Pontarddulais cycle route through ancient woodland approved despite over 100 letters of objection
Richard Youle, local democracy reporter
A cycle and pedestrian path has been given the go-ahead in Pontarddulais, despite scores of objections about its route through an ancient woodland.
The scheme includes a section in Coed Bach Park, which is a designated site of importance for nature conservation.
Swansea Council received 110 letters of objection and a petition with 94 signatures about its proposal to link Pentre Road in Pontarddulais with an existing cycle path at Tidal Reach.
Many objectors said they supported a shared-use path but not one through Coed Bach Park. There was, they said, a potential danger to children, elderly people and animals in the park.
And the petition claimed the path “will become a race track causing serious injuries to all involved”.
Others were worried that wildlife would suffer and that trees would have to be felled.
Pontarddulais Town Council objected to the proposed route, saying a new three-metre wide asphalt path would ruin the ethos of the woods. It said the path would pass directly by the entrance to Pontarddulais RFC and then turn onto the perimeter path of the football club, creating a risk of collision with the public.
The town council said there was another option for the path to follow which was preferable.
Addressing Swansea Council’s planning committee, Pontarddulais councillor Kevin Griffiths said public safety was a concern and that vulnerable people volunteered at Coed Bach Park, near where the shared-use path was planned.
He also said there had been a spate of dog attacks in the park, including one which resulted in a woman attending hospital.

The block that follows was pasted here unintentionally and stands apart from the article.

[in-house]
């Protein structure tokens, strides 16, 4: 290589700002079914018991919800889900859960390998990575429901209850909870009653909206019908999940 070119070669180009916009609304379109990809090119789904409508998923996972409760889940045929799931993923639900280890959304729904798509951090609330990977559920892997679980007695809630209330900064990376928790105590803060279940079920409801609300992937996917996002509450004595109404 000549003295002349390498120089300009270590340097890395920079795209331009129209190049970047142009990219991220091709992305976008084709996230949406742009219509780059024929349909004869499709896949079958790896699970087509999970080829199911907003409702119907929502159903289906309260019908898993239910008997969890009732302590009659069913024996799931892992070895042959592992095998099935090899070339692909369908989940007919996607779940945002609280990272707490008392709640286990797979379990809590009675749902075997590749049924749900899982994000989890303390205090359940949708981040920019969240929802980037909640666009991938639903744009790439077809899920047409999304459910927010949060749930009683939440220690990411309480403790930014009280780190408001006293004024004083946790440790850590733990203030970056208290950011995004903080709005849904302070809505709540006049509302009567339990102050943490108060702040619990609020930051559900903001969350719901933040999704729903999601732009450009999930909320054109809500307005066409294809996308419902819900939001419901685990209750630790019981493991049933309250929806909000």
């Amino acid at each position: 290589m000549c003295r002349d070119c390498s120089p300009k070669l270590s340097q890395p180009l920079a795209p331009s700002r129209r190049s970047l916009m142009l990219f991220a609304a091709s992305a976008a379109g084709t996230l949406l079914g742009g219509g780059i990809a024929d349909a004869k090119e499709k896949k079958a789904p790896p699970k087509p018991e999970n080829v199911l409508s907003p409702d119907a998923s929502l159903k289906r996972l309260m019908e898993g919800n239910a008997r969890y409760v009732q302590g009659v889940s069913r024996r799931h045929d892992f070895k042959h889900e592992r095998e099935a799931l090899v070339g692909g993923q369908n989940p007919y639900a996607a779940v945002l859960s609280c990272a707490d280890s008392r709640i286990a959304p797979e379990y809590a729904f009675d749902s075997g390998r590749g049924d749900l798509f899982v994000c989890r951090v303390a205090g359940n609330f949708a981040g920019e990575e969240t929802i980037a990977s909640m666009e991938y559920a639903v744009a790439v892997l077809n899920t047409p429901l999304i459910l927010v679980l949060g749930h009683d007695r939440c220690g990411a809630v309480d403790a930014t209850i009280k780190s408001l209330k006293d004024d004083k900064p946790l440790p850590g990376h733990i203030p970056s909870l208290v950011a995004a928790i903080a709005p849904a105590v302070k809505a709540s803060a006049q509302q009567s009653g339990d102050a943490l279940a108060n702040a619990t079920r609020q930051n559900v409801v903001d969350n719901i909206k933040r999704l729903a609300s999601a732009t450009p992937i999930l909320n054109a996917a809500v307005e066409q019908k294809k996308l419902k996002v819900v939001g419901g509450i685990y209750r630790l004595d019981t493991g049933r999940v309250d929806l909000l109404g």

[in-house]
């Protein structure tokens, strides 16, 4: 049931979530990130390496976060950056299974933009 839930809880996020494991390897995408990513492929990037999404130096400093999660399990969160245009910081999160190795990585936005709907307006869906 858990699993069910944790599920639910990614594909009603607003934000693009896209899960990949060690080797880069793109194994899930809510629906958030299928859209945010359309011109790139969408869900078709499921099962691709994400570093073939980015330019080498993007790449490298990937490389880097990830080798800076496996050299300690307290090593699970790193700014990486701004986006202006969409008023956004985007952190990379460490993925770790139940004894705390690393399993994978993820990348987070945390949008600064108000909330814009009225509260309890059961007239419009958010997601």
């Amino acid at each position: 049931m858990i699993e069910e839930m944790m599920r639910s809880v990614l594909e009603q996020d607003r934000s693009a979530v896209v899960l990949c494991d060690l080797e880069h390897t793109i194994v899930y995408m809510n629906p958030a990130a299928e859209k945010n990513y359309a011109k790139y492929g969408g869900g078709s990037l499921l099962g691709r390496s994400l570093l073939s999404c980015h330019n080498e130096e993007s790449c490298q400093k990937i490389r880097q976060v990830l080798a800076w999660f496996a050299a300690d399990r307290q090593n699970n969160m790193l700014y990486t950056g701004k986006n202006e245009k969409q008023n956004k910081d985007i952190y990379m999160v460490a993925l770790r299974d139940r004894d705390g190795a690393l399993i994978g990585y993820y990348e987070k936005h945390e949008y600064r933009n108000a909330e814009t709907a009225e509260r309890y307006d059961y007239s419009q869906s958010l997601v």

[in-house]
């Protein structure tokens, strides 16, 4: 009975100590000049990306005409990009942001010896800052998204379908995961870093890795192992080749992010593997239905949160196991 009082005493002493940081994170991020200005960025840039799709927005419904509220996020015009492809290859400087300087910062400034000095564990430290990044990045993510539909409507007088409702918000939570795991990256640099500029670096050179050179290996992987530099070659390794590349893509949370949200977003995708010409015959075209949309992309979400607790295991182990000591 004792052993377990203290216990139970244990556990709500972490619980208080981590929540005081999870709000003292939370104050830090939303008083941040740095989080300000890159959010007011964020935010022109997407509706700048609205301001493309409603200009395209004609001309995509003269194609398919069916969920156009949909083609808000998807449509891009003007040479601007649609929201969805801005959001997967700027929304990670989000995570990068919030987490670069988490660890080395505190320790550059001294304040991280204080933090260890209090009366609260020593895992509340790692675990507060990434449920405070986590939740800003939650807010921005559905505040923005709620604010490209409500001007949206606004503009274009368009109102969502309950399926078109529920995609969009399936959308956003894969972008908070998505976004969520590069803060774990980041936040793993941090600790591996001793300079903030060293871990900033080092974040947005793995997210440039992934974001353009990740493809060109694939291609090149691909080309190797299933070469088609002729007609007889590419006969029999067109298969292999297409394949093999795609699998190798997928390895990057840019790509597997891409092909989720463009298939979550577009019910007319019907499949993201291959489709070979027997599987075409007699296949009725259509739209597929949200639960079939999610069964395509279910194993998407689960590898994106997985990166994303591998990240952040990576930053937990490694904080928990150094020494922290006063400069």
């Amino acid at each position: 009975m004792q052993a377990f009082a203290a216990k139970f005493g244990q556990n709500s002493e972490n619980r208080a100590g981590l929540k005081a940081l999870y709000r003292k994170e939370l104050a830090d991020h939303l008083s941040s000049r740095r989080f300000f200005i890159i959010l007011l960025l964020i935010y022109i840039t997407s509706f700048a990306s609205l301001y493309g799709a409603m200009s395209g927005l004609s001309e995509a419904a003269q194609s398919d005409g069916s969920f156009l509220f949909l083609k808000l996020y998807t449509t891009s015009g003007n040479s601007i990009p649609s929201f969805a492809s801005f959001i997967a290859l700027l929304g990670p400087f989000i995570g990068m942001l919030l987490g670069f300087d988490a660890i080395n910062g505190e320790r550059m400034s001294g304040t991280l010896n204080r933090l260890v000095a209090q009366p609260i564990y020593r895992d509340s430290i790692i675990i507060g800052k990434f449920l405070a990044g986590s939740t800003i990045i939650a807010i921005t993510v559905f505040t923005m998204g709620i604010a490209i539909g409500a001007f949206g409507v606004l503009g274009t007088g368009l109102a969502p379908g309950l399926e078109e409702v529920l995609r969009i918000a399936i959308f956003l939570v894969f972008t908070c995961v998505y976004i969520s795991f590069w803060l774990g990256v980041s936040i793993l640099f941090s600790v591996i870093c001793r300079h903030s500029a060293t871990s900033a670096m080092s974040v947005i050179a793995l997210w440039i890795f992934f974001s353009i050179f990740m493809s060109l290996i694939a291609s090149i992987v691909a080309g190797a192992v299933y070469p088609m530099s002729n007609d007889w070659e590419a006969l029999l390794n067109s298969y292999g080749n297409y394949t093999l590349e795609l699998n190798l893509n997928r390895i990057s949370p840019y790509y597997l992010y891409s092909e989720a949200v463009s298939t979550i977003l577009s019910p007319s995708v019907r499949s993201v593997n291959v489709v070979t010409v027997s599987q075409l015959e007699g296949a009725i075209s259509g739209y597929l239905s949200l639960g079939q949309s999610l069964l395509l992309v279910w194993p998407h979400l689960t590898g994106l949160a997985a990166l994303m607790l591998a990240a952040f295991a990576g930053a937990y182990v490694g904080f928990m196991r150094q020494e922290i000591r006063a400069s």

Councillor Phil Downing, who is a member of the committee and also represents Pontarddulais, called in the application.
He said he wasn’t against a new shared-use route but had reservations about safety. The rugby club entrance and car park, he said, was a very busy area, and some of the vulnerable young people who volunteered in the park had “reduced sensory awareness”.
The council’s planning department recommended the application for approval, and an officer told the committee: “Clearly there is a lot going on in the area of Coed Bach Park, but often we see activity in parks”.
Welsh Water objected to the proposal, as did the Woodland Trust and Swansea Tree Forum. Natural Resources Wales said it would object without further information being submitted.
The planning report before the committee said it was likely that several trees would be cut down, but not ancient woodland ones. It added that the council’s tree officer did not raise an objection, subject to a tree protection plan and arboricultural method statement being submitted.
Committee members voted in favour of the new shared-use path, except for Cllr Downing who voted against it. The council must abide by 13 conditions as part of the approval.
Support our Nation today
For the price of a cup of coffee a month you can help us create an independent, not-for-profit, national news service for the people of Wales, by the people of Wales.